When it comes to health matters, the internet is both a blessing and a curse. If you’re taking medication, you can look up the proper dosage, explore potential side effects, and compare your experience to the experience of thousands of others.
Of course, using the internet to self-diagnose can also send you into a panic, causing you to think that you have terminal cancer when in reality all you have is a bad cold.
You encounter a similar dilemma when it comes to online hearing tests.
Maybe you’re starting to suspect that your hearing isn’t what it once was. You have to turn up the television louder and ask people to repeat themselves more frequently.
When you’re in large crowds, you have trouble following what people are saying because of the overwhelming amount of noise.
Or maybe you’ve spent many years working in a loud environment and are concerned about the toll it’s taken on your hearing.
And so you go online, search for a hearing test, and see hundreds of options come up.
Should you trust these tests? Can they really help you determine whether you have hearing loss?
In this article, we’re going to give you the what, why, and how of hearing tests. By the end, you’ll understand how they work and whether you should trust an online hearing test.
How Hearing Tests Work
Before you can understand whether online hearing tests are valid, you need to know how professional hearing tests work.
Typically, hearing tests are done in a quiet, sound-treated room or booth that is designed to minimize exterior noise that could affect the test. You are given headphones or earbuds that are connected to something called an audiometer, which is used to conduct the test.
During the pure tone audiometry portion of the test, the audiologist will have you listen to different tones at different volumes and pitches. When you hear the tones, you will respond by pressing a button or raising a hand. Many of these tones are incredibly soft, and are designed to determine the quietest frequencies you can hear.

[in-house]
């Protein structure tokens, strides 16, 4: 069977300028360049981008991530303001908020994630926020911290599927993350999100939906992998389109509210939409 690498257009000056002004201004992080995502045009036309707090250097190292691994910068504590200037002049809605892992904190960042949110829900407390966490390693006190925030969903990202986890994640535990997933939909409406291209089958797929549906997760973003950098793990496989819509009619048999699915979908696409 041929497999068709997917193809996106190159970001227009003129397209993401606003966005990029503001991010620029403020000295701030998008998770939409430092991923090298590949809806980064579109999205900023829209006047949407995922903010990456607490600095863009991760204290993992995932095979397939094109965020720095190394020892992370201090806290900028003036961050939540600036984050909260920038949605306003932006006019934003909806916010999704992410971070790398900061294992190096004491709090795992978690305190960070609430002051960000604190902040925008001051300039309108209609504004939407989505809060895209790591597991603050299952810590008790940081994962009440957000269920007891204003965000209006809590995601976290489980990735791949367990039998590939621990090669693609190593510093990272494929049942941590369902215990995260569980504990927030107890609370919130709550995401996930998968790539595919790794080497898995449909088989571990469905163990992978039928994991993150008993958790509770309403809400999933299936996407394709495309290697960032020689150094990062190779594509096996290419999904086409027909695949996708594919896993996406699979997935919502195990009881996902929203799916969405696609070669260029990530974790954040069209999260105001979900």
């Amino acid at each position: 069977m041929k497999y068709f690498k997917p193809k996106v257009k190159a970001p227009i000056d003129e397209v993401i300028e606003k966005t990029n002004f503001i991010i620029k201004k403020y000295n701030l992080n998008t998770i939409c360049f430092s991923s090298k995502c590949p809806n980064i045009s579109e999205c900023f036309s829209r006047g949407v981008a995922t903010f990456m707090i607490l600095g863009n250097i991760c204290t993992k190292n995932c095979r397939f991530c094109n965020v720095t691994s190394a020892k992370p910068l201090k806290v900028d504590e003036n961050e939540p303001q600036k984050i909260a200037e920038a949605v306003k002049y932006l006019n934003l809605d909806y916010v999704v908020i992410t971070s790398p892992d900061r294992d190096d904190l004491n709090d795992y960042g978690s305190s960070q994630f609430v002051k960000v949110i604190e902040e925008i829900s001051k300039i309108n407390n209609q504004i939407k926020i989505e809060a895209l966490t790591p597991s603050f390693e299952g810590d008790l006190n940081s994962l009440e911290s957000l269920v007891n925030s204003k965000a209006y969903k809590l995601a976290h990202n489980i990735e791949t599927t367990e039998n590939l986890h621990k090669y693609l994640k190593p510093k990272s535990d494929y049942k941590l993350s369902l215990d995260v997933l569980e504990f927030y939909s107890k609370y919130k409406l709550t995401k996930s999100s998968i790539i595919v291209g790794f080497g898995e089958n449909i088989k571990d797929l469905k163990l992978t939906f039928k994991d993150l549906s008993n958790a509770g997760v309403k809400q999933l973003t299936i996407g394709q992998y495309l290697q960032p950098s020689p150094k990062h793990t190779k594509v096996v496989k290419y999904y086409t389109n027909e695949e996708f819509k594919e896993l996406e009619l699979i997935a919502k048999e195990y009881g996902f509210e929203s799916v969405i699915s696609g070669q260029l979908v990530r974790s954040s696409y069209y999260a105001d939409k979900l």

During the speech audiometry portion of the test, you will listen to recorded or live speech and be asked to repeat back certain words. This allows the audiologist to determine which speech sounds you hear clearly and which present problems.
Finally, an audiologist may perform a tympanometry test to evaluate your acoustic reflexes. A soft ear plug which creates pressure changes and sounds will be placed in your ear, allowing the audiologist to evaluate how well your eardrum is moving and the reflexive responses of your middle ear muscles.
After the tests, the audiologist will compare your results to standard metrics to determine whether any hearing loss has occurred.
A few important things to note about professional hearing tests:
- They occur in a specially prepared room designed to minimize exterior acoustic interference.
- They use specialized equipment, including the audiometer and the headphones.
These two factors are key in comparing online hearing tests to professional tests.
Should You Trust An Online Hearing Test?
Now let’s talk about online hearing tests. Are they a reliable substitute for professional hearing tests?
In short, no.
While computers can certainly generate tones and sounds at a variety of frequencies and volumes, there are a number of factors that can lead to you receiving misleading results.
First, there are no federal guidelines or certifications for online hearing tests. There’s no way to ensure that the test you’re taking resembles the type of test a professional would administer, and your results may vary depending on the test you take.
Second, it’s very difficult to isolate yourself completely from exterior noise. Even in your home, you still have to contend with the air conditioner, outside traffic, family members, and a host of other potential noise sources. These noises can make it more difficult to hear the softest tones, causing you to miss sounds you might hear in a professional test. When this happens, the test results are skewed.